It's going to have to be a quick one.
Lizzie Boredom were excited to be at Blind Tiger. Excited to be on tour. Or as bassist Erica Guagliardi made clear, simply excited to not have work the next day. The year-old punk band still feels new, meaning that vocalist/guitarist Stephanie Burns was full of bravado with important things to scream about, but the band was short on musical ideas, allowing many of the songs in the band's 25-minute set to meld together under the crash of Marie Boone's cymbals. Still, on the songs when Guagliardi's bass slid into dark and slinky mode, the band's riot grrrl-tinged punk rock took on a new and exciting tone. Pick up the band's brand new self-titled EP Dead Men Can't Catcall on Bandcamp, so they don't have to go back to work.
The Big D's representation continued when Loafers took the stage at 11:30. The band's high-energy party vibe makes taxonomy difficult, trumping all attempts to apply purely punk or rock & roll signifiers; think A Giant Dog in that respect. Delightful chaos came from the stage as the screamed vocals of guitarist Eric Eisenman barely made it past the blistering leads of Taylor Smith or the positively pounded drums of Josh Wachtendorf. Bassist Savannah Loftin was the glue that held it all together, standing center stage, and offering substantial backing vocals throughout. At times the entire stage was in movement with Smith and Loftin pushed against each other, playing back to back like Quiet fuckin' Riot, and Eisenman falling to his knees, leaning back in the rock god yoga pose. The small audience was determined not to be outdone, and spent the band's 35-minute set dancing — that is until they rushed the stage to join in on big finale "Bobby" from its new cassette EP of the same name.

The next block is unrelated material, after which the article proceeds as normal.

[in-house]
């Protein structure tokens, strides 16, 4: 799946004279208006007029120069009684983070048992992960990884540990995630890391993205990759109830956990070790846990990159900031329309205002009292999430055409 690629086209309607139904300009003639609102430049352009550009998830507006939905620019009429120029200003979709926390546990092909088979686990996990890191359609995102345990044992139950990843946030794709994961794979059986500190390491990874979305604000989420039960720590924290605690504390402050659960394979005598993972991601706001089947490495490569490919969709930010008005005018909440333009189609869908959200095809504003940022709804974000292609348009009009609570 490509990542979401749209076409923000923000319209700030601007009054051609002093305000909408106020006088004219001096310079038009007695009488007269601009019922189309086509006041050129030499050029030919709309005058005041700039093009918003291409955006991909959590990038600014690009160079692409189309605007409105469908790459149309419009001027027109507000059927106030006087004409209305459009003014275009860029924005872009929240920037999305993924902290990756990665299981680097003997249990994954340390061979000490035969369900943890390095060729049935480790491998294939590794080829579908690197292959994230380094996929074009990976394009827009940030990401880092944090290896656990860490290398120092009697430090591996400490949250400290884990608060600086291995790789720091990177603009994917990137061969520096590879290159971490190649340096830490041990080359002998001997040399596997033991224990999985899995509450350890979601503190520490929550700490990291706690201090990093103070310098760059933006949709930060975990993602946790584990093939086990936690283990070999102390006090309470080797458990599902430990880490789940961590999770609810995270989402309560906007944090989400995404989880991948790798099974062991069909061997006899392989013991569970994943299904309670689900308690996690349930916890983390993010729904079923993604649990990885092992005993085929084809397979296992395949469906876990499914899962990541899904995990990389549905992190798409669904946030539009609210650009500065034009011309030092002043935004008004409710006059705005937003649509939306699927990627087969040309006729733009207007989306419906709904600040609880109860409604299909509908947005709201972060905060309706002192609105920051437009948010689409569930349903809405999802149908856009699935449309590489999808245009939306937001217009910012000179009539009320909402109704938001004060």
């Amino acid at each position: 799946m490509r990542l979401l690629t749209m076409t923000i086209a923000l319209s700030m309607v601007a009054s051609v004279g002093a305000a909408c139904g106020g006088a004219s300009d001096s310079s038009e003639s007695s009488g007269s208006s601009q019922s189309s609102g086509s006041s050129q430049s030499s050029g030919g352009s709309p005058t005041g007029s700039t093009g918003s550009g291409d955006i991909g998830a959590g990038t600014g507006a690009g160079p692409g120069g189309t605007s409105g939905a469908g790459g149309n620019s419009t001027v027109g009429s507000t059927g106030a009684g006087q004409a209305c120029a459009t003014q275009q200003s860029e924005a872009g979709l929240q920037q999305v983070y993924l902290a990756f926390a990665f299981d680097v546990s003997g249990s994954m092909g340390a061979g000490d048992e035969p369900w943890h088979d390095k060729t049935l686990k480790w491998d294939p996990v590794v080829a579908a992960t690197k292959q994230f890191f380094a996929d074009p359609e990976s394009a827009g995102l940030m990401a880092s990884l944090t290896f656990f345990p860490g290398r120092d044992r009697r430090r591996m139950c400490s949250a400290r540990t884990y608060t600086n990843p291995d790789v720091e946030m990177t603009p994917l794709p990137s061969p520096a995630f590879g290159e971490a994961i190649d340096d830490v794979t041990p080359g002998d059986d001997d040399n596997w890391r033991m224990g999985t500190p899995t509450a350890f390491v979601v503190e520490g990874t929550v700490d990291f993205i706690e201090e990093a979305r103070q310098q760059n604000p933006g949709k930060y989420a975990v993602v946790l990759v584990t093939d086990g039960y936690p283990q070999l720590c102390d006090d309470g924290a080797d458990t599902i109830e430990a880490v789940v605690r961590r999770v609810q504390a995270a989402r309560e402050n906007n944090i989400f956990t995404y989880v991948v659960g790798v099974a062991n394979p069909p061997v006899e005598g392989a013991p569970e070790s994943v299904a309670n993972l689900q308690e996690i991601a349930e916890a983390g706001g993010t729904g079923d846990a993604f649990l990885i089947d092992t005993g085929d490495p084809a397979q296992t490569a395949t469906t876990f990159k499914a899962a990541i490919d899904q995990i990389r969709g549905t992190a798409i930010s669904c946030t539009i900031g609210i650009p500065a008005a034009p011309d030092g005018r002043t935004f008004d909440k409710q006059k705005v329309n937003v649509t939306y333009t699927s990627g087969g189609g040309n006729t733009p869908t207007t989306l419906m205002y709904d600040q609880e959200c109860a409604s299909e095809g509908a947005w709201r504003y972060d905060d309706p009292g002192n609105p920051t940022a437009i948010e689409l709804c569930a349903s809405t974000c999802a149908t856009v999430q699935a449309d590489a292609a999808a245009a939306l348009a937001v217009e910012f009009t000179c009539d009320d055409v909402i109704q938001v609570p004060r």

At 12:30 frontman Willie Jordan surveyed the basement, decided it wasn't full enough and demanded that people stop "secretly" doing drugs in the green room and return to the basement to share their drugs and share in the rock & roll. This is Drugs & Attics.
Although my calendar said Sunday (technically Monday morning), the vibe was Friday night — the band was loose, the fans were loose, the set list was loose, and everything was, as Local H taught us, copacetic. On this night, the line between band and audience was particularly blurred as fans wandered onto the short stage to take video or selfies, attempted to play Jordan's guitar, and definitely played with his exposed nipples (shirts were in shorter and shorter supply as the night wore on). In what may have been a literal tit-for-tat, bassist Andrew Paluga wandered into the dancing audience, both disturbing and escalating the orgy. Drummer Brett Livingston was trapped behind his kit, only able to testily shout at the audience like your drunk uncle at Thanksgiving. This is The Blind Tiger. It's not a show venue, its not a bar, it's just a party. And while a fun basement disaster party would definitely have been enough, Drugs & Attics still managed to deliver an excellent 30-minute set of revved up rock & roll. I don't know how long either Drugs & Attics or The Blind Tiger can last, so do yourself a favor and catch both before (as the band sings on its new self-titled EP) "the party's over."